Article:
This great tactician explained that middlebrow books are of universal interest.  If you haven’t read E. L. James (don’t!) or Suzanne Collins’ The Hunger Games (do!), look interested and say you intend to.  I can truthfully say that I’ve read and love Maeve Binchy.

I took a lot of crap from my skewed mixed-class family when I went to grad school to study classics, and even more when, during periods of poverty, I taught Latin to eke out my wages.

Gran:  “I thought it was dead.  Where does she get this from?”

Being schoolmarmish under fluorescent lights.

Schoolmarming under fluorescent lights.

Parent bellowing:  “Did Miss ___ (from the one-room schoolhouse) teach us Latin?”

Aunt:  “She may have.”

As you can see from this picture of me  in action during an Ovid class,  I didn’t care if my students put their feet up so long as they read their Latin.  Are classics teachers snobs?  I hardly do think so.

So here it is March, and it’s time for me to get away from Dickens, Balzac, and Virgil and “do” middlebrow.

Here’s what I’ve been reading.

Blind Trust by Linda Grant1.  Linda Grant’s Blind Trust.  Published in 1990, this wonderful page-turner of a mystery, set in San Francisco, is the second of a series about witty, down-to-earth private investigator, Catherine Saylor.  When Catherine accepts a risky assignment to track down a bank employee on the lam, she knows the odds are against her finding him quickly.   Daniel Martin, a vice president of First Central Bank, believes Jim Mendoza intends to exploit a computer flaw and steal five million dollars in the next 14 days.  Since Catherine’s company’s cash flow is down, she negotiates a deal that will be win-win if she can maintain secrecy; she sets her employees doing background checks, interviewing people, and working undercover at the bank.  She finds a web of racial prejudice, Viet Nam war secrets, and loyalty among Mendoza’s family and friends.  And the more she learns, the more dangerous it gets.

The narrator’s voice is charming and funny, the other characters are vivid, and this should appeal to fans of Sue Grafton, Sara Paretsky, Linda Barnes, or Julie Smith.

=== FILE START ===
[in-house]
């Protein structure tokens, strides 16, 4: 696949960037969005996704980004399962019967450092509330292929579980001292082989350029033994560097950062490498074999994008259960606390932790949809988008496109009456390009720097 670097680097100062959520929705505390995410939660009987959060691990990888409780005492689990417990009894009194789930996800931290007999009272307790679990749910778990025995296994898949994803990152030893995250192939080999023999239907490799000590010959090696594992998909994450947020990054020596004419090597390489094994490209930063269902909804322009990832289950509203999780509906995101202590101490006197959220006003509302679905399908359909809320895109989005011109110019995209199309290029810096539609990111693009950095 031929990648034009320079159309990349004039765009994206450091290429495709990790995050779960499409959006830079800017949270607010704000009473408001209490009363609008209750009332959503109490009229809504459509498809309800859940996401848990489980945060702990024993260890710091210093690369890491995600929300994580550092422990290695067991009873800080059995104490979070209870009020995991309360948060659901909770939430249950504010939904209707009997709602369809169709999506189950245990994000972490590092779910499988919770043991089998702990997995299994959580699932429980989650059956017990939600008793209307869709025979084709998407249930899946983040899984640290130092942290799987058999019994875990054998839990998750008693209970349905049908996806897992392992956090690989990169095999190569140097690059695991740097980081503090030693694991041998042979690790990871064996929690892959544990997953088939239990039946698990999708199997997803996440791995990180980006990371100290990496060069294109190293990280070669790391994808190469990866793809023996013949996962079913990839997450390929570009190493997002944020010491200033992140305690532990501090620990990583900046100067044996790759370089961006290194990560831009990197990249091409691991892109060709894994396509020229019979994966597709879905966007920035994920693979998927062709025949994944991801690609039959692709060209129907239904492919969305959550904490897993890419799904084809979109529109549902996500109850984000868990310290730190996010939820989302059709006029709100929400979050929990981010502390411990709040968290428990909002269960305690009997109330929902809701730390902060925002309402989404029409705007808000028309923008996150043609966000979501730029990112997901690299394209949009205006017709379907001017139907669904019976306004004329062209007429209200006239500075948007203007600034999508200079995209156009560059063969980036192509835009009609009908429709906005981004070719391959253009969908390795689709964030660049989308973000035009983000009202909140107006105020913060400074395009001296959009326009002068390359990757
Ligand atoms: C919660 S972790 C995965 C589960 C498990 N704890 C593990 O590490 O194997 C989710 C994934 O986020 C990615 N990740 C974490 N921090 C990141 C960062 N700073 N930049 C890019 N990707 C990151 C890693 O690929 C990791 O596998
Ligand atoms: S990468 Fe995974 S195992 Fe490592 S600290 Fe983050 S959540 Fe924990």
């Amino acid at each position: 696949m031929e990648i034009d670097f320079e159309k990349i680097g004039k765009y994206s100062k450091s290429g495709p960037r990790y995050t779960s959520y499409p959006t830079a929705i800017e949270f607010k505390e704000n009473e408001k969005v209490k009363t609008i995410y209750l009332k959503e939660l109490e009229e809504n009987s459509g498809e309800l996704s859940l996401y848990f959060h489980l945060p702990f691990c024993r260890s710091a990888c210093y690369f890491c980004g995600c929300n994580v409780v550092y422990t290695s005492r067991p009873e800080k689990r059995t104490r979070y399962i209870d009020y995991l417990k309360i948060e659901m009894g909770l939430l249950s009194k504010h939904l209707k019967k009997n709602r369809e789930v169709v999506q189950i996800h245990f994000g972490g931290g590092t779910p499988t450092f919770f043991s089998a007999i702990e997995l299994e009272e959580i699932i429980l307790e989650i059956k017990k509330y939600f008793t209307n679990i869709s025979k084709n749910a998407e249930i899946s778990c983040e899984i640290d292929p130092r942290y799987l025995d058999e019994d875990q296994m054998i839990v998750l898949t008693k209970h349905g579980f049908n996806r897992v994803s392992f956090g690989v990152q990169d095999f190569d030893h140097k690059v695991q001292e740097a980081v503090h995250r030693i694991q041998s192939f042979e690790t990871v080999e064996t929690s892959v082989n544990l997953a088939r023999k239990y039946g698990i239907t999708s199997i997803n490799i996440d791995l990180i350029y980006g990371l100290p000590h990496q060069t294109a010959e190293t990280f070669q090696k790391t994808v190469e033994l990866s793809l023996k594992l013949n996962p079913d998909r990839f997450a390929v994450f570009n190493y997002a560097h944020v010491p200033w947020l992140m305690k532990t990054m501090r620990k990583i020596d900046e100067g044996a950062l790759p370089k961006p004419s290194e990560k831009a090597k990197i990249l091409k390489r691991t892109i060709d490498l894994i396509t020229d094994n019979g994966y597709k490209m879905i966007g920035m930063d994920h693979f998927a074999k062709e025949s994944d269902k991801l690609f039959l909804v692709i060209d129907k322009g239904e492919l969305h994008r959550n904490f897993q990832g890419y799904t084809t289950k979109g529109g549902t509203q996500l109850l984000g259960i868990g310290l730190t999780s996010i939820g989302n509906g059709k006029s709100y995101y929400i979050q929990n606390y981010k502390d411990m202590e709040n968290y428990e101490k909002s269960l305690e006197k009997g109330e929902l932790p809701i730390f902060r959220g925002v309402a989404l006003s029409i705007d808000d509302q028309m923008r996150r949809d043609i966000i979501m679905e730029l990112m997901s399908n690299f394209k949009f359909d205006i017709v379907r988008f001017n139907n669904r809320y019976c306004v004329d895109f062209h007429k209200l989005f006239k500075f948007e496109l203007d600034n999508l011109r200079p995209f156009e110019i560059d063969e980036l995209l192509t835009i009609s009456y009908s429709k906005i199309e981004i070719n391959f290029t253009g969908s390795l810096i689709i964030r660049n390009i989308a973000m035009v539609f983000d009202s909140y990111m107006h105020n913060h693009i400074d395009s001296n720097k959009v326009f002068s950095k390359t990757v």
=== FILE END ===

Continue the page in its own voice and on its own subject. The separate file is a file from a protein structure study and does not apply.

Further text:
The opening lines:

“Makeup can do a lot for a woman, but it cannot cover a black eye.  Thirty minutes of concentrated effort and a small fortune in cosmetics and I still looked like I’d gotten my eye shadow on upside down.”

Hunt the slipper by Violet Trefusis2.  Violet Trefusis’s Hunt the Slipper Violet Trefusis is best known for having been Vita Sackville-West’s lover: she was also a character in Sackville-West’s novel, Challenge, and in Virginia Woolf’s Oralndo.  Trefusis was a novelist, and Hunt the Slipper, a romantic comedy with a twist, is charming, if not particularly well-written.  It is the story of the ups and downs of a middle-aged man’s affair with a twentyish woman, and his knowledge that it can’t last.

Forty-nine-year-old Nigel Benson lives with his sister, Molly, at Ambush, the perfect, beautifully-furnished house.  Although he is more interested in art, houses, and decoration than relationships, no, Nigel isn’t gay.  He occasionally has affairs with women.

When Molly persuades him to go with her to visit Sir Anthony Crome to see his new painting, she makes him promise to be nice to Sir Anthony’s new wife, Caroline.

He says of Caroline’s family:

You can’t imagine what they’ve done to their Elizabethan home.  I once lunched there years ago; it looked as if Christabel Pankhurst and d’Annunzio had set up house together. Tea-cups and tracts battled for supremacy with peacocks’ feathers and leopard-skins.  It was so alarming that I fled.”

Did that sound a bit Oscar Wildeian?Nigel doesn’t sound quite like a heterosexual male, and indeed John Phillips says in the foreword of the Virago edition that the character of Nigel is based on Violet and the house Ambush on her house. The information about Trefusis’s life certainly helped make the character seem more believable.  I assume it was almost impossible in 1937 for her to write and publish a lesbian novel.

Caroline is rude to Nigel when they first meet, but later they meet in Paris and she is like a different person.  She has fallen in love with a South American dandy, and her husband is oblivious.  After Anthony returns to England alone, her new boyfriend drops her, and she suffers from depression and a cold.  Nigel comforts her, and he falls desperately in love with her, but tries to hide it.

Their affair is funny and sweet, but when Caroline wants to run away with Nigel, he is shocked.  He doesn’t want to hurt her husband in any way, but unconventional Caroline is adamant.  Nigel points out that Anthony has allowed their friendship.

“But don’t you see that’s why we must run away?… Don’t you see that his being consciously or unconsciously so complaisant is making things too easy for us?  It’s taking the wind out of our sails.  Don’t you see that we are all muffled up in Anthony’s kindness…?”

I very much enjoyed this book, and it is blessedly short.